This Act was passed in 1951. At that time, the Berar Land Revenue Code was in force. It is a matter of history and it is not in dispute that both the Berar Land Revenue Code and the C.P. Land Revenue Act were repealed and the provisions therein were consolidated in and amended by the Madhya Pradesh Land Revenue Code, 1954. Section 41 of that Code which deals with appeals is, therefore, admittedly the relevant provision. We are here concerned with a second appeal from an appellate order made by the Deputy Collector exercising appellate powers. Sub-section (3) of Section 41 originally provided that against any order passed in first appeal by the Deputy Commissioner, a second appeal shall lie to the Board. The provisions of Sub-section (5) of Section 41 stood amended by Act 8 of 1958. The effect of Section 3 of the Commissioner's Act (Act 8 of 1958) read together with item 12(2) of the Schedule is that the word 'Commissioner' gets substituted for the word 'Board' in Sub-section (5) of Section 41 of the M.P. Land Revenue Code. Thus under Section 41(5) of the M.P. Land Revenue Code as amended by the Commissioner's Act, an order made in appeal by the Deputy Commissioner, i.e. the Collector or Deputy Collector, with appellate powers, would lie to the Commissioner. It is not in dispute that the Additional Commissioner is competent to exercise the powers of the Commissioner.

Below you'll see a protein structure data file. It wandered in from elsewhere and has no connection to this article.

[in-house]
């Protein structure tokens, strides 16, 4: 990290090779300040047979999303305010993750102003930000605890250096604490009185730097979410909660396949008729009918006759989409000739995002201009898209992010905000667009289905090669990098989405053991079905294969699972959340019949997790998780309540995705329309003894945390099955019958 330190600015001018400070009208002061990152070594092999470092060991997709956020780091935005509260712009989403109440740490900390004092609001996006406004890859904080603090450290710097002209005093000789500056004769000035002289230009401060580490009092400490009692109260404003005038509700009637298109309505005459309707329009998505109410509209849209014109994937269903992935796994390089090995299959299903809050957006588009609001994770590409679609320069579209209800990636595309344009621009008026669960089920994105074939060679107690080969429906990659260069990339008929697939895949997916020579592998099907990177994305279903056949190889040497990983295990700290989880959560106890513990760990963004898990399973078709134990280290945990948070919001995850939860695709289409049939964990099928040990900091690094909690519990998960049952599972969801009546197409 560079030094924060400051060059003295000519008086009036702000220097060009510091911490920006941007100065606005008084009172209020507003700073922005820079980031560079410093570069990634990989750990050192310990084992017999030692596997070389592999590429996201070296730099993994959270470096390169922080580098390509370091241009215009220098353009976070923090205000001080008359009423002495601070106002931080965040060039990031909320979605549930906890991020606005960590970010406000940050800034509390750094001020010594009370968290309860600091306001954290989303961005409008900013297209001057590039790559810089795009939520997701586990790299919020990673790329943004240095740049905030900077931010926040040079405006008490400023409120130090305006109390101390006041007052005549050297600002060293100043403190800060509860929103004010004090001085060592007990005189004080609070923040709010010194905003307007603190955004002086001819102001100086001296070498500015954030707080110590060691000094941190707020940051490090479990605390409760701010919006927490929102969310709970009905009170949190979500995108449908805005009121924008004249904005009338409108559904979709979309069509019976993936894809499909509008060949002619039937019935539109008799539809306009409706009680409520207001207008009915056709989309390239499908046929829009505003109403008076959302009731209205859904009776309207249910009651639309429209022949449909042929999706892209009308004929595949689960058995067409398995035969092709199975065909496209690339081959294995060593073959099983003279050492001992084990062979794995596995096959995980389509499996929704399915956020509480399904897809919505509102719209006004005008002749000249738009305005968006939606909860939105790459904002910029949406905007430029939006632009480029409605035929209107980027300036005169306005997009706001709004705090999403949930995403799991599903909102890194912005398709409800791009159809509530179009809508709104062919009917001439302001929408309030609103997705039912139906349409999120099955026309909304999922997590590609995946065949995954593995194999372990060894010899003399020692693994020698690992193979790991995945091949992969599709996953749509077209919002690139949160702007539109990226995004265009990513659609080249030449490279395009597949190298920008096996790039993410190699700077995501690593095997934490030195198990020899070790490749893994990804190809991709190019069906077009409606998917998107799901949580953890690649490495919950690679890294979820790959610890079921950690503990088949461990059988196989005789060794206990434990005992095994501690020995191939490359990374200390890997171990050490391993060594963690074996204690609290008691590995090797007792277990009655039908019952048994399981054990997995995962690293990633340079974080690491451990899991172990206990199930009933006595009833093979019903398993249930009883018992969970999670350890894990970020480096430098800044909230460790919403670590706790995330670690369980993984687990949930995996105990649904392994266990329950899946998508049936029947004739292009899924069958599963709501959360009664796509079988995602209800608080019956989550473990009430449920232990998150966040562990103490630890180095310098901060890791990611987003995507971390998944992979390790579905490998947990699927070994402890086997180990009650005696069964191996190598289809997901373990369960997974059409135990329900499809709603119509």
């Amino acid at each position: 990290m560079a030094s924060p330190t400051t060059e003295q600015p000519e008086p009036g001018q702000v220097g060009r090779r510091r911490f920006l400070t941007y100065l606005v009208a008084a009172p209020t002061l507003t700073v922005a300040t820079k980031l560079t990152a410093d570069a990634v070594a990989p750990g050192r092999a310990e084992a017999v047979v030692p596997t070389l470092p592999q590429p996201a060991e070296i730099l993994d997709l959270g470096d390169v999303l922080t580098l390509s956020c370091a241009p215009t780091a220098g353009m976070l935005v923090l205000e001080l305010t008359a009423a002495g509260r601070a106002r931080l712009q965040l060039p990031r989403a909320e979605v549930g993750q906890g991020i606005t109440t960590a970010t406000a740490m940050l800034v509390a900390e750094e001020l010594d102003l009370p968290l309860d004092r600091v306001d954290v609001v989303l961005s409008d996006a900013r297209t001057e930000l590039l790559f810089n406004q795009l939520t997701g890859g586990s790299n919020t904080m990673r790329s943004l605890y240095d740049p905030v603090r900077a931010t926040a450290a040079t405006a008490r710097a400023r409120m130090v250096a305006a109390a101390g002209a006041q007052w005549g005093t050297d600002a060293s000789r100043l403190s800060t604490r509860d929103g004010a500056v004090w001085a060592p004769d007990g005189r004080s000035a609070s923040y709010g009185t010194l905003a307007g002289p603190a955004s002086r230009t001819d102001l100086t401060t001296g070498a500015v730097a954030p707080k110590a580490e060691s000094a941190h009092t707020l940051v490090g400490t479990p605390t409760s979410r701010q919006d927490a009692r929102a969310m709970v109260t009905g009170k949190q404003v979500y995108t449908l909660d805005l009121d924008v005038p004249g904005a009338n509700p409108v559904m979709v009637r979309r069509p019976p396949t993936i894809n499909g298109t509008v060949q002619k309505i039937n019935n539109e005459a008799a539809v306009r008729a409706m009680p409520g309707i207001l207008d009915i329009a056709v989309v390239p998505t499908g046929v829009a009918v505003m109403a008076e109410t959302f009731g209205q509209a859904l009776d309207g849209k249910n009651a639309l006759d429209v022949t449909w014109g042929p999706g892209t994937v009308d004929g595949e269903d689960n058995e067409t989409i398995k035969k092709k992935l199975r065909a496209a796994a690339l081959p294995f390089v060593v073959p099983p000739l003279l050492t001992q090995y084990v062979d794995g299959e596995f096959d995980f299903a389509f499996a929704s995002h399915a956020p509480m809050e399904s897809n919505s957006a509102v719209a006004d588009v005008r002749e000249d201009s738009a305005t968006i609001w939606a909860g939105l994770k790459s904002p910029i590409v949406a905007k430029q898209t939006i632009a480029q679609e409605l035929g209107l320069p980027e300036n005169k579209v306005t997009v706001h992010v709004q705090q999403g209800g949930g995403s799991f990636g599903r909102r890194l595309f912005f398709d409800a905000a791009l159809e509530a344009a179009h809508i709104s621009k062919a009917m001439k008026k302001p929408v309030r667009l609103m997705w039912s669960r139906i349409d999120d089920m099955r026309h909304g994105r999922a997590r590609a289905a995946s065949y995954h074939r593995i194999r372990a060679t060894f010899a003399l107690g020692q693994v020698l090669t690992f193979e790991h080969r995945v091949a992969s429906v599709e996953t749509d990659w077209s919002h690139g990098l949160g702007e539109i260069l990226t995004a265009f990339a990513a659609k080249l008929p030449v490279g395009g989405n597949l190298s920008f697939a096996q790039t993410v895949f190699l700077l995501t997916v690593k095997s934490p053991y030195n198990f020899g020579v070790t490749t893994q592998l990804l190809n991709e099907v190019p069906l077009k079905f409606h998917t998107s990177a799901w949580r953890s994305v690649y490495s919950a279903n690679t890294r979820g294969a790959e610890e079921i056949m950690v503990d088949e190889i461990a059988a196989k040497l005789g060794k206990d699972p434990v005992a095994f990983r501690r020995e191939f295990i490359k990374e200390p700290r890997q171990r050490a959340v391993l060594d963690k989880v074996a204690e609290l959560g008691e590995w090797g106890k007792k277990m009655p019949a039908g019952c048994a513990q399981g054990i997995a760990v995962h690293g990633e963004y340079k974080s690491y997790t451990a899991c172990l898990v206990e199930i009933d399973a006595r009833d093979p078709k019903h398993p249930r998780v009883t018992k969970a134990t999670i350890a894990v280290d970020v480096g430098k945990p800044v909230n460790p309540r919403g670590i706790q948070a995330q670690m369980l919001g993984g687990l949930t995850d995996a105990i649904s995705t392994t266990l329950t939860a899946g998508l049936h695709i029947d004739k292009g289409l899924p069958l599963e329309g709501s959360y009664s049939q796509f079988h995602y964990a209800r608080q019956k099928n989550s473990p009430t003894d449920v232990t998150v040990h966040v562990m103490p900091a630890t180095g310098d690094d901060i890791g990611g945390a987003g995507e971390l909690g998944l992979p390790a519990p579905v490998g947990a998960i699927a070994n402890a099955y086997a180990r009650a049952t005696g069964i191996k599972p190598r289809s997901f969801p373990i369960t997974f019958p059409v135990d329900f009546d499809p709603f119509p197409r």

5. It is next to be seen whether the aforesaid position obtaining on the eve of coming into force of the new Tenancy Act has undergone any change by virtue of Section 1.32 of the new Act so far as this case is concerned. That section wais considered by a Full Bench of this Court in a decision reported in Chandheg v. Raje Madhaorao : AIR1961Bom146 F.B.. The facts of one of the cases considered by the Full Bench may briefly be stated. The landlord instituted a suit against his erstwhile tenant for possession of his field on the ground that the period of lease had expired and his tenant was, therefore, not entitled to remain in possession of the field. In answer to the claim of the landlord, the tenant pleaded that he was a permanent tenant in respect of one field and a tenant of antiquity in respect of the other field under the Berar Land Revenue Code and on these allegations he resisted the landlord's claim for possession. The trial Court decreed the plaintiff -landlord's claim in respect of one field but dismissed it in respect of the other. Both the parties appealed. The appellate Court decreed the landlord's claim in full. The tenant, therefore, preferred a second appeal and during the pendency of the second appeal the new Act came into force. A question arose whether the rights between the parties were to be decided in accordance with the law prevailing at the time of the institution of the suit or they were to be decided in accordance with the provisions of the new Act. It would be noticed that the facts of the instant case are similar. The plaintiff has instituted this suit in a civil Court under the ordinary law claiming- possession on the allegation that the defendant is a trespasser. The defendant here is claiming the status of a protected lessee under the Leases Act; in that case status of a tenant of antiquity and a permanent tenant under the Berar Land Revenue Code were claimed by the defendant. The learned Chief Justice who delivered the judgment of the Court after reproducing Section 132(2) of the new Act at page 511 observed:.The suit was an ordinary ejectment suit filed by the landlords under the ordinary law in order to obtain possession of their lands from their tenants. It was not a suit under any of the enactments which have now been repealed. In this suit, the defendants claimed certain rights conferred by the repealed enactments. Mr.Abhyankar has contended that as rights were claimed under the repealed enactments, the suits must be deemed to have been instituted under the provisions of those enactments. This argument cannot be accepted. Section 132 itself draws a distinction between suits in which rights are claimed under the repealed enactments and those instituted under the enactments repealed. The former suits are governed by Sub-section (2) of Section 132, while clause (b) of Sub-section (3) applies to the latter class of suits. The suit in the present case will, therefore, fall under Sub-section (2), and as provided in that Sub-section, it must be continued and disposed of, as if the Tenancy Act had not been passed.' In our opinion, these observations apply with full force to the facts of the present case. In our judgment, therefore, references made under Section 16A of the Leases Act or appeals arising out of those proceedings which were pending: before the Revenue Courts at the time the new Tenancy' Act came into force will have to be decided, as if the new Tenancy Act had not been passed. The Additional Commissioner has held that the appeal pending before him stood transferred to the Revenue Tribunal under Section 132(5)(a) of the new Act. That provision runs as follows: (3) Notwithstanding anything contained in Sub-section (2)- (a) all proceedings for the termination of the tenancy and ejectment of a tenant or for the recovery or restoration of the possession of the land under the provisions of the enactments so repealed, pending on the date of the commencement of this Act, before a Revenue Officer or in appeal or revision before any appellate or revising authority shall be deemed to have been instituted and pending before the corresponding authority under this Act and shall be disposed of in accordance with the provisions of this Act.